The regional writing community lost a well-known member with the recent death of David Pitkin, 73, of Chestertown on February 13. I first communicated with David via email many years ago to obtain copies of his books for our online store. In person or by email, he came across as friendly, kind, and gracious. While I didn’t know him well personally and only met him a few times at book events, I did know him through his writings.
David was the most recognized ghost-story author in the Adirondack region. A native of Corinth in Saratoga County, he wrote his first book of ghost stories in 1998 following retirement from 36 years as a schoolteacher. The subject was ghosts of Saratoga County, which Pitkin called “America’s most haunted county.” The book was a success, leading to many more similar titles, the most recent of which was released just six months before his death. He also wrote a novel and was working on a sequel at his passing.
What struck me as most interesting about David were his in-depth ruminations on some exotic subjects, including the paranormal. Thousands of interviews he conducted in gathering ghost stories convinced him that ghosts are former humans with unfinished business on earth. That led him to a fascination with death, a subject on which he wrote extensively.
While his belief in ghosts might be scoffed at by some, David’s stance on the subject was very similar to the dogma of many mainstream religions. In fact, he often built his discussions around mentions of god and faith. Followers of his blog discovered a truly deep thinker with wide-ranging interests.
Still, his focus was on death―defining it, studying it, facing it, and determining what follows. I wasn’t raised that way―death was by far the greatest fear everyone faced in life, and it was to be avoided as long as possible, with one exception―giving your life to save another.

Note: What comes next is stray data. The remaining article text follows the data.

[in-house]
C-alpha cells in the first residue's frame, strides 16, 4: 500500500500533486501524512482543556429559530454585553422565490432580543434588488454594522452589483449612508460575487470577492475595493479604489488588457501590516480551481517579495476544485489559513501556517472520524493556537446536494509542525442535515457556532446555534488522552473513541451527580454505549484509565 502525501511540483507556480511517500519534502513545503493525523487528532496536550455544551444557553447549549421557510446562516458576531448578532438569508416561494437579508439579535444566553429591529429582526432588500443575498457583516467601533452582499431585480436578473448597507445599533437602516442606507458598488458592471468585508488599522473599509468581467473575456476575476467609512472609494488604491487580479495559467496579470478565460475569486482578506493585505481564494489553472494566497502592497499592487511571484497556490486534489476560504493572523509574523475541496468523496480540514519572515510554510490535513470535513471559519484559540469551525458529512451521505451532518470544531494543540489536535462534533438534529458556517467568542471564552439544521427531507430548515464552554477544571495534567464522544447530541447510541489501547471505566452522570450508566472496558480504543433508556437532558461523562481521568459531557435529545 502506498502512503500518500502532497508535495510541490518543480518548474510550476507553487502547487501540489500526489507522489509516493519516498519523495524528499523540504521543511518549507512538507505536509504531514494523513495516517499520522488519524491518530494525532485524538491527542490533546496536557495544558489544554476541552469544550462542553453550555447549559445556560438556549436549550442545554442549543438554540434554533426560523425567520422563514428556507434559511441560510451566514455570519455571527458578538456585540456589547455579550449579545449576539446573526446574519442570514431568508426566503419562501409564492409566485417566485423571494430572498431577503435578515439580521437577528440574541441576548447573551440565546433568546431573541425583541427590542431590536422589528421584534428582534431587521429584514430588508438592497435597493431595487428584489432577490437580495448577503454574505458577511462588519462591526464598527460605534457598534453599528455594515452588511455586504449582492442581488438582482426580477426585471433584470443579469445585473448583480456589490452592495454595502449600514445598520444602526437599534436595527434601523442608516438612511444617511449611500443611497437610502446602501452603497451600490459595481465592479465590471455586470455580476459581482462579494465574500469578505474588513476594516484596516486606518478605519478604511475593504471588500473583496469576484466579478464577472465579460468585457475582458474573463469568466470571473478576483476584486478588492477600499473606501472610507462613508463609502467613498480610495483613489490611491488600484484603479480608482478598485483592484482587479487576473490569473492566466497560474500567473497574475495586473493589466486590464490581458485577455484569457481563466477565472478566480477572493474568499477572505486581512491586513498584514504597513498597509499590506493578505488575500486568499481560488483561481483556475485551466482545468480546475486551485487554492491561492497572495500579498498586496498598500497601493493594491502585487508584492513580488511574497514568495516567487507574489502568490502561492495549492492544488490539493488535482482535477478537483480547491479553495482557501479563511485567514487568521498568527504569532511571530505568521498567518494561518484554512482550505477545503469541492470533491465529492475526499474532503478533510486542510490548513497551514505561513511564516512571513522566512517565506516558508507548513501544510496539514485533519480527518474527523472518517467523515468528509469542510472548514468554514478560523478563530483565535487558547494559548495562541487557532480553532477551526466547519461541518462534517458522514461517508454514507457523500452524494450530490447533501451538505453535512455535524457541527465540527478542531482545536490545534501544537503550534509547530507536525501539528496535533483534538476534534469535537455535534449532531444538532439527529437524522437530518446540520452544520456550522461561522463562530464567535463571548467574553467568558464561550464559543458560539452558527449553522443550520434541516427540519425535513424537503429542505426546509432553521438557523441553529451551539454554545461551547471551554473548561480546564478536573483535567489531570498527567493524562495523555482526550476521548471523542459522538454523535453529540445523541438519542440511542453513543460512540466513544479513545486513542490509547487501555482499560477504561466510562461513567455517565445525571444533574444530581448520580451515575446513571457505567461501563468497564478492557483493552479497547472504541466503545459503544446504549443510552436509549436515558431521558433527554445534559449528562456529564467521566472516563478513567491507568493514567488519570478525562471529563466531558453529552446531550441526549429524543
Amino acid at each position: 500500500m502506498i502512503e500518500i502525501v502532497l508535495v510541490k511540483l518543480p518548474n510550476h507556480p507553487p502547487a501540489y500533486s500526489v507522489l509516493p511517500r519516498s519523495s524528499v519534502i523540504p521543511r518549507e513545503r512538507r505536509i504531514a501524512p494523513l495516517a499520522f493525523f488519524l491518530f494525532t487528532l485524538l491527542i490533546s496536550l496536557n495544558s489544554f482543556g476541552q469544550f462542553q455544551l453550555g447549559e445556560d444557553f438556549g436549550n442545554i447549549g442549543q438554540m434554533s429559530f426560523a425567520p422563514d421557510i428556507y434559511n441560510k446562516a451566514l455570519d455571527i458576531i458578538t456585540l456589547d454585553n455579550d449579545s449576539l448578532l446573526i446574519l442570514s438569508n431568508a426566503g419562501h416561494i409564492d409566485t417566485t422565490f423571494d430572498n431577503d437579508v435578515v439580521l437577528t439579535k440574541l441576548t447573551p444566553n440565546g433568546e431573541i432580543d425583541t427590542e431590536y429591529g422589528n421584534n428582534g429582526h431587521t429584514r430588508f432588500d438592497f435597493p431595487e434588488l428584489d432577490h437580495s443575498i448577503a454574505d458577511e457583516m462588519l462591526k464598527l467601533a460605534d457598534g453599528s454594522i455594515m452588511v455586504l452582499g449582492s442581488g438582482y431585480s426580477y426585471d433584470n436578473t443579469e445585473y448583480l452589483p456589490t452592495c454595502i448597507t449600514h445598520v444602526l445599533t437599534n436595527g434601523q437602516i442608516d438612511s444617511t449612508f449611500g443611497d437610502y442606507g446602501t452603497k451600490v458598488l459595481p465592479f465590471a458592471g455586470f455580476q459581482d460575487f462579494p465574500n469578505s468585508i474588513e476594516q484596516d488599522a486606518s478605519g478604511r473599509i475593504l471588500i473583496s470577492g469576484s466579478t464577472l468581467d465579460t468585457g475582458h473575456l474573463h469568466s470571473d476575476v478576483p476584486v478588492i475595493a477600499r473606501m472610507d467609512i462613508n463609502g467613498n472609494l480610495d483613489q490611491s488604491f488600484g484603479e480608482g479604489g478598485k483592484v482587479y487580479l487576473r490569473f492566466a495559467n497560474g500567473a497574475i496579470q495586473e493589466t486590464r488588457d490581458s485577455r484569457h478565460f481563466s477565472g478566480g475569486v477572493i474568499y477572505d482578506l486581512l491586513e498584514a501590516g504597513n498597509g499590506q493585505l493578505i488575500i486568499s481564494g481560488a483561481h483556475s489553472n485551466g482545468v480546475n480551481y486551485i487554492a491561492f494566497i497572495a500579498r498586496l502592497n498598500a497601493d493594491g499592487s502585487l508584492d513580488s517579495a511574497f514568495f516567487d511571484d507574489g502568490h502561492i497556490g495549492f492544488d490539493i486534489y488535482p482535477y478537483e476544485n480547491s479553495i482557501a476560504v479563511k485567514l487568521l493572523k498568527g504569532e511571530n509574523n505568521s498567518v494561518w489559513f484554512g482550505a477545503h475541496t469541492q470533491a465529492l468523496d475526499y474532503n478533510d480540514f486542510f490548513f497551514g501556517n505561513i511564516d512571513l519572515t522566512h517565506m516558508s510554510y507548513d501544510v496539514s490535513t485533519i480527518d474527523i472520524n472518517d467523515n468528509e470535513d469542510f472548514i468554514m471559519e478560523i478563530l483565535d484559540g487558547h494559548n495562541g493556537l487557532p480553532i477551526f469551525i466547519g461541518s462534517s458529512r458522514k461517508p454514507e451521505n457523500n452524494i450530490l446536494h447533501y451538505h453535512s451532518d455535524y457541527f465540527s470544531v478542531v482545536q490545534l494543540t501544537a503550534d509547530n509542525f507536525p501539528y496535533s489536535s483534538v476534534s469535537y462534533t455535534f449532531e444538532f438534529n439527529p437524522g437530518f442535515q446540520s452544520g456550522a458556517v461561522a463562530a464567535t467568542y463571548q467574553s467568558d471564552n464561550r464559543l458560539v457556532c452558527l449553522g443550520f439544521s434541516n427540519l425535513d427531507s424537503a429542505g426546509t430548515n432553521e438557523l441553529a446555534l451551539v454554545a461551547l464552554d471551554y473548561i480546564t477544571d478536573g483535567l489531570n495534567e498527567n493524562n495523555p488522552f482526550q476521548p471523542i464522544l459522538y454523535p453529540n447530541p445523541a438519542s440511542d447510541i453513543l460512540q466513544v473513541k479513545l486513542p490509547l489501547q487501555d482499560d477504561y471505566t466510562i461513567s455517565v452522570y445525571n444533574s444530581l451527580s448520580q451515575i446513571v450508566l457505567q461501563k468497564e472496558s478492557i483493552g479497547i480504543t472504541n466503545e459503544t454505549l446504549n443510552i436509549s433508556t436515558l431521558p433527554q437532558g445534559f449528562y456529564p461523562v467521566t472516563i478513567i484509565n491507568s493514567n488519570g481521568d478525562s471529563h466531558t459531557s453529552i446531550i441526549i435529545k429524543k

While the lone exception is commendable, the concept of death as “the greatest fear in life” was foreign to David. He was a very thoughtful man, and he addressed death from many angles. In May 2008, after listening to a Memorial Day talk show addressing Post Traumatic Stress Disorder in the military, he wrote the following:
“… if we consider what combat really is, we can hypothesize the damage that killing others inflicts. So, at this time of honoring those who have gone forth in good conscience, believing they were defending their wives, husbands, and children, and who went elsewhere in the world to kill the sons, brothers, wives, husbands, and daughters of strangers, we pause to pray for guidance.
“What does it do for our soul-self when we come to understand that needless damage we have done in a fight that is not a defensive war? How and when will more people see the great damage that killing (For oil? For territory? For power?) does? When will enough near-death experiencers and ghosts share their soul-grief (which can register in us even while we are alive) with the living? The goal of true brother- and sisterhood is still so far away as humans count time. The ones that should feel shame are those with large bank balances who pay poorly-educated or desperate young men and women to prop them up. Life is short.”
This is not to suggest that David was politically motivated. He was speaking from his knowledge and experience of death itself, and how we focus on the physical victim without worrying as much about the person who, in a war situation, legally delivers death to another. Most of his work dealt simply with the concept of passing and what awaits those who pass.
To publicize his work and stimulate conversation on the subject, Pitkin developed the website AfterWorld.info, with the subtitle, “Life and love really do continue on ….” His writings there reveal a man who thought far beyond the mundane and was free of the one fear―death―that grips most people.